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Foreign nationals scammed South Africa’s social grant agency out of R38,000? No, ‘exposé’ is fake

IN SHORT: South Africa's social security agency says its checks and balances make it impossible for people to scam the grant system in the way described in the blog. And there is no evidence of the scam.

An online blog claiming that six foreign adults and their four children scammed Sassa, South Africa’s social security agency, by turning a R480 grant into R38,520 is circulating on social media

It says Sassa makes nine types of grants available to citizens, foreigners and refugees. It adds that with the birth of just one baby in the country, foreign mothers can claim the R480 monthly child support grant. 

The blog outlines how these anchor babies” are used to cheat the Sassa grant system. Up to six adults were able to apply for a foster child grant for one child, it says, in addition to the child support grant. The same six adults also allegedly applied for a disability grant of R1,500 a month, despite not being disabled. 

The blog has been posted on Facebook and Twitter here, here, here, here, here, here, here, here, here, here and here, racking up thousands of views.

Many expressed disbelief at the so-called scam. “Bloody hell, no wonder the illegals don’t want to leave,” one commented. “Is there no end to the corruption and abuse of public funds?” asked another

But did this really happen?


Scenario not possible - Social development department

Sassa administers social grants to eligible beneficiaries. It currently offers nine types of grant, including the child support and foster child grants. But according to Sassa spokesperson Lumka Oliphant, it’s not possible to receive both of these together. 

Requirements for each of these grants are set out clearly on Sassa’s website and include, for example, that both the applicant and the child live in South Africa.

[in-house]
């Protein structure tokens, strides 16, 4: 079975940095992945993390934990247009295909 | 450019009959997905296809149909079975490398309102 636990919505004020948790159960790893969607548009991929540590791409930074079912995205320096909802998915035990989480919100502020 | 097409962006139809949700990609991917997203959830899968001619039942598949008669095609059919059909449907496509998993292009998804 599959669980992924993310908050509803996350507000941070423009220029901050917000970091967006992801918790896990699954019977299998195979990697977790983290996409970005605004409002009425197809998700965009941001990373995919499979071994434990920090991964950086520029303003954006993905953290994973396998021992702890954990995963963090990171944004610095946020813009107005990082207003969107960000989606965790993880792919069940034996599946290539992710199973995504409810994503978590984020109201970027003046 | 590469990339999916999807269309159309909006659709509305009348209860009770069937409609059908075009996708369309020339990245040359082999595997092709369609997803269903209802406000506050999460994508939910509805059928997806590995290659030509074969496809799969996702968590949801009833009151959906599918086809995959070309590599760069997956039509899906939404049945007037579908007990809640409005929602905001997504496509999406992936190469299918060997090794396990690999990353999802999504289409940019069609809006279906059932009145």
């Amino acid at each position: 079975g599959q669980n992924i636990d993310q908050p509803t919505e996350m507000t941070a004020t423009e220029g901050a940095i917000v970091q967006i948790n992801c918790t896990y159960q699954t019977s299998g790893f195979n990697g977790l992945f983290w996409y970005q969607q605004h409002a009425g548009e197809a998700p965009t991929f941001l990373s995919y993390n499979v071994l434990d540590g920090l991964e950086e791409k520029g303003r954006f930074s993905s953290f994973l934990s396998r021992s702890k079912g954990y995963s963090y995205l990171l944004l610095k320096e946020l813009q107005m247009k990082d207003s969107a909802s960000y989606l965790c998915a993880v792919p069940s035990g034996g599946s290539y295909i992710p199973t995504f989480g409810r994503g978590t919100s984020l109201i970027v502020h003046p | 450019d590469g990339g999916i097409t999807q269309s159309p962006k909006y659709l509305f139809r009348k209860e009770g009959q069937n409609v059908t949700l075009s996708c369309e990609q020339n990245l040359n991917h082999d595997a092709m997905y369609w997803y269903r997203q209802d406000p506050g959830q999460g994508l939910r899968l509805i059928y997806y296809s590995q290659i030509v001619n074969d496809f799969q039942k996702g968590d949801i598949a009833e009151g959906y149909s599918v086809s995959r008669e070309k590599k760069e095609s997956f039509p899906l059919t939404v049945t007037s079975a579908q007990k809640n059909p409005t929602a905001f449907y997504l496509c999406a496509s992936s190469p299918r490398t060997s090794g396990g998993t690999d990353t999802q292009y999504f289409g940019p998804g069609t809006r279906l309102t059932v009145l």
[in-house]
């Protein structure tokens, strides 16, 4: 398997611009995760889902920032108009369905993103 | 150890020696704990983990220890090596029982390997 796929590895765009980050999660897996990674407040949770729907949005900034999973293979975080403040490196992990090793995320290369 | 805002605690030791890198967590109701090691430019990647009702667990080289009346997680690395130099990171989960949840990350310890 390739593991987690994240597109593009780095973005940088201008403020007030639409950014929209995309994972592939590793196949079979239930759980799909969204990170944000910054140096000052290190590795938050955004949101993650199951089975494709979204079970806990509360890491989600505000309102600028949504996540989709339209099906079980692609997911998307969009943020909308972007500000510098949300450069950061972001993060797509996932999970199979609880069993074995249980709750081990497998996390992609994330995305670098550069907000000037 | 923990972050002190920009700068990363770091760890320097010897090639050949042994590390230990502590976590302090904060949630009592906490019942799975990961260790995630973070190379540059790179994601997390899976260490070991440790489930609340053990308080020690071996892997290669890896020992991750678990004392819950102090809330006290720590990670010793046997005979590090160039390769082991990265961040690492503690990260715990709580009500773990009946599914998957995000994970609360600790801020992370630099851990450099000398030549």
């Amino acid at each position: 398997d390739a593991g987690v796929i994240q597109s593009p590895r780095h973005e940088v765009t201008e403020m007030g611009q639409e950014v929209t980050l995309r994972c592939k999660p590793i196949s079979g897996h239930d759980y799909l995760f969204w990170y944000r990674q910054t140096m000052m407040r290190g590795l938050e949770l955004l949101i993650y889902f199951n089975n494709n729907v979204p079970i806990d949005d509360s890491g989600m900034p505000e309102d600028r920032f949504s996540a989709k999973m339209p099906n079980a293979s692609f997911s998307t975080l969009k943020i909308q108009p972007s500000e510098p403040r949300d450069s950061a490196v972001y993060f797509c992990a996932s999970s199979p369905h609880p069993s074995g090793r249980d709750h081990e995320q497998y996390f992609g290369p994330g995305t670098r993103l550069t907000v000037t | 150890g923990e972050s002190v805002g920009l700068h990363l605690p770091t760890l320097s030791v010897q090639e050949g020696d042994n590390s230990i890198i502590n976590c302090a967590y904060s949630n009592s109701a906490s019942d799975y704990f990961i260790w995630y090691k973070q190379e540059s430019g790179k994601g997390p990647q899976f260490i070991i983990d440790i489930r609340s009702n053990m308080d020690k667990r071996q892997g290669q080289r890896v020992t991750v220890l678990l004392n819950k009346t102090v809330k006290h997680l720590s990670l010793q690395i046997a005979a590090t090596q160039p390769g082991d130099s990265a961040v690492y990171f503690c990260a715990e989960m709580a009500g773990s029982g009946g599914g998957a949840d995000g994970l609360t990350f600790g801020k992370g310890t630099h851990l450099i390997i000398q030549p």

The blog also claims that up to six people can apply for a foster child grant for a single child. This is possible, it says, because “you qualify for the grant if you look after a child for more than three days in a month-cycle”. 

But this is also false. Oliphant told TimesLive that only one person could apply for a grant for up to a maximum of six children. And those children “must be in the full-time care of the caregiver who is claiming from Sassa”. Split caring arrangements were not allowed, she said. 

Oliphant also explained that foster care grants were only paid out to those who had gone through the lengthy process of assessment and therefore had a valid foster care court order.

What about claims that the six adults obtained fake HIV/Aids or tuberculosis certificates to apply for the disability grant?

Oliphant said people receiving the R1,980 a month disability grant had medical conditions that lead to functional impairment. The grants are not based on medical conditions alone. And disability assessments were temporary, she said. Doctors carrying out the assessments are rotated regularly, meaning that if an applicant did receive the grant based on a fake disability, this would likely not continue for a prolonged period. 

The scenario described in the blog was not possible, Oliphant told TimesLive. Sassa also posted a screenshot of the blog on its Twitter page, stamped “fake news”. 

“Please be informed that the information in the article below is false and factually incorrect,” it said.

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